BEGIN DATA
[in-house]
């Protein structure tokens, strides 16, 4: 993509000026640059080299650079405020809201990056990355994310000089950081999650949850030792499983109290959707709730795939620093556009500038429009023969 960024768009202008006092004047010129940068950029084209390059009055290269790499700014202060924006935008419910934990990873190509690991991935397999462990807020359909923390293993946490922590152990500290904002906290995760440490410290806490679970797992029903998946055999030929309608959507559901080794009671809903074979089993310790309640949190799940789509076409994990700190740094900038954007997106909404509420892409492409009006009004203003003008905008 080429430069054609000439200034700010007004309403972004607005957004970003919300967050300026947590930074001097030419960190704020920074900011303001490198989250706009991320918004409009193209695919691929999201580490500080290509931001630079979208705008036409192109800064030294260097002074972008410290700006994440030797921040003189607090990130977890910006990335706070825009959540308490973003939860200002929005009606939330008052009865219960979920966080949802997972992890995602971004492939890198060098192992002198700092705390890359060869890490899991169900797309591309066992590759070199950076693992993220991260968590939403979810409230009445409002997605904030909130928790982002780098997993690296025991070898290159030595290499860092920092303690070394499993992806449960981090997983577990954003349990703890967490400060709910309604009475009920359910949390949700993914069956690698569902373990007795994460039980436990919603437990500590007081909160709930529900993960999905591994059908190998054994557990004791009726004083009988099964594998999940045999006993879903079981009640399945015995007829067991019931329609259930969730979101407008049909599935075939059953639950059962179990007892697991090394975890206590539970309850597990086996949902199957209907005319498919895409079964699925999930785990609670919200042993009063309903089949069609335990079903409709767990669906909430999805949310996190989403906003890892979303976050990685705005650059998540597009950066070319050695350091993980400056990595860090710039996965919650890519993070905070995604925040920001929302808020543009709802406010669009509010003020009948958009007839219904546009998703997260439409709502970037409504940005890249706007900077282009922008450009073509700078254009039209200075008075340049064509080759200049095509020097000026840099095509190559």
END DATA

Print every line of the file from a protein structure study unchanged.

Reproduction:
[in-house]
């Protein structure tokens, strides 16, 4: 993509000026640059080299650079405020809201990056990355994310000089950081999650949850030792499983109290959707709730795939620093556009500038429009023969 960024768009202008006092004047010129940068950029084209390059009055290269790499700014202060924006935008419910934990990873190509690991991935397999462990807020359909923390293993946490922590152990500290904002906290995760440490410290806490679970797992029903998946055999030929309608959507559901080794009671809903074979089993310790309640949190799940789509076409994990700190740094900038954007997106909404509420892409492409009006009004203003003008905008 080429430069054609000439200034700010007004309403972004607005957004970003919300967050300026947590930074001097030419960190704020920074900011303001490198989250706009991320918004409009193209695919691929999201580490500080290509931001630079979208705008036409192109800064030294260097002074972008410290700006994440030797921040003189607090990130977890910006990335706070825009959540308490973003939860200002929005009606939330008052009865219960979920966080949802997972992890995602971004492939890198060098192992002198700092705390890359060869890490899991169900797309591309066992590759070199950076693992993220991260968590939403979810409230009445409002997605904030909130928790982002780098997993690296025991070898290159030595290499860092920092303690070394499993992806449960981090997983577990954003349990703890967490400060709910309604009475009920359910949390949700993914069956690698569902373990007795994460039980436990919603437990500590007081909160709930529900993960999905591994059908190998054994557990004791009726004083009988099964594998999940045999006993879903079981009640399945015995007829067991019931329609259930969730979101407008049909599935075939059953639950059962179990007892697991090394975890206590539970309850597990086996949902199957209907005319498919895409079964699925999930785990609670919200042993009063309903089949069609335990079903409709767990669906909430999805949310996190989403906003890892979303976050990685705005650059998540597009950066070319050695350091993980400056990595860090710039996965919650890519993070905070995604925040920001929302808020543009709802406010669009509010003020009948958009007839219904546009998703997260439409709502970037409504940005890249706007900077282009922008450009073509700078254009039209200075008075340049064509080759200049095509020097000026840099095509190559």